The South Dakota policy does not require a school district to have a policy allowing medical cannabis patients to store and dispense cannabis, but it does allow them to do so. Schools can also set criteria that allow emergency cannabis administration in the event of a life-threatening emergency.
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Nothing in state law requires school districts or staff to store or administer cannabis. A school is not required to comply so long as the district can reasonably demonstrate that it is losing federal funding as a result of complying with the Medical Cannabis Policy, or if the district posts a prominent statement on its website indicating its decision not to comply with the policy. Roy said she was not aware of any school in the country that had lost federal funding to complying with state medical cannabis laws.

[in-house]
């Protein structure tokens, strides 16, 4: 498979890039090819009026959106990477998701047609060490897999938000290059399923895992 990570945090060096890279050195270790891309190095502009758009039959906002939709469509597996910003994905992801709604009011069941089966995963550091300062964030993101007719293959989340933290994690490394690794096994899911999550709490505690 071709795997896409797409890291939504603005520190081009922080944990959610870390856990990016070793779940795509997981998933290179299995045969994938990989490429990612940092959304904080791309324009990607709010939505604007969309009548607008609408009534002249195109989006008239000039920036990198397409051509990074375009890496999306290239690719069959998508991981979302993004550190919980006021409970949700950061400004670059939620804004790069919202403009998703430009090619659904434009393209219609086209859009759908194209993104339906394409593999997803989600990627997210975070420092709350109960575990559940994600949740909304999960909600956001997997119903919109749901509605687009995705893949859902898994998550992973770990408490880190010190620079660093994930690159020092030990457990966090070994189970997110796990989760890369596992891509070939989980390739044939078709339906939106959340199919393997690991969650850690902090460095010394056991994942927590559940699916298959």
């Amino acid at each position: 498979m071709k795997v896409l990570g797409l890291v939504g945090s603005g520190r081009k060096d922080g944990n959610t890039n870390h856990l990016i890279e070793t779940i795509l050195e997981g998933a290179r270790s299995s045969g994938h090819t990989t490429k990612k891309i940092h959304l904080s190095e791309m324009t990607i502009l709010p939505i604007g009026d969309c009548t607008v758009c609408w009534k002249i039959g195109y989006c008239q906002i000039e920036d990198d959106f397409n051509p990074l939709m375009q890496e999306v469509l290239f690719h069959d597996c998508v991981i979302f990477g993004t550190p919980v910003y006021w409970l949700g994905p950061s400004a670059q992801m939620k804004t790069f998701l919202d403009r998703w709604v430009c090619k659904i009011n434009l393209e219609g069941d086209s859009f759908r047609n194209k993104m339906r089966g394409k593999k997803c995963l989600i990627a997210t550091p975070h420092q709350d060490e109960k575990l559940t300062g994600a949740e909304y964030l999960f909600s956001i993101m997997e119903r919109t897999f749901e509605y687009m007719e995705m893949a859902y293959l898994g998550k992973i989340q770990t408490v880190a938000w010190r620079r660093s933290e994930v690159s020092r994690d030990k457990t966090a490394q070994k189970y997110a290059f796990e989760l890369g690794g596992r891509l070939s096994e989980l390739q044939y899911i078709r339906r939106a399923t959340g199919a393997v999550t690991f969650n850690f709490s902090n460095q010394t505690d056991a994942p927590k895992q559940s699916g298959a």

One of the main concerns of the committee was the inclusion of private schools in the statute.
The Educational Standards Committee reached out to the Colorado Department of Education to inquire about their implementation and confirmed that the Colorado DOE has no oversight of private schools in the state. The South Dakota DOE bylaws therefore only apply to public schools and charter schools that are under the jurisdiction of the DOE.
Roy said that given the statute codified in 34-20G, the educational standards committee had little choice in adopting the directive.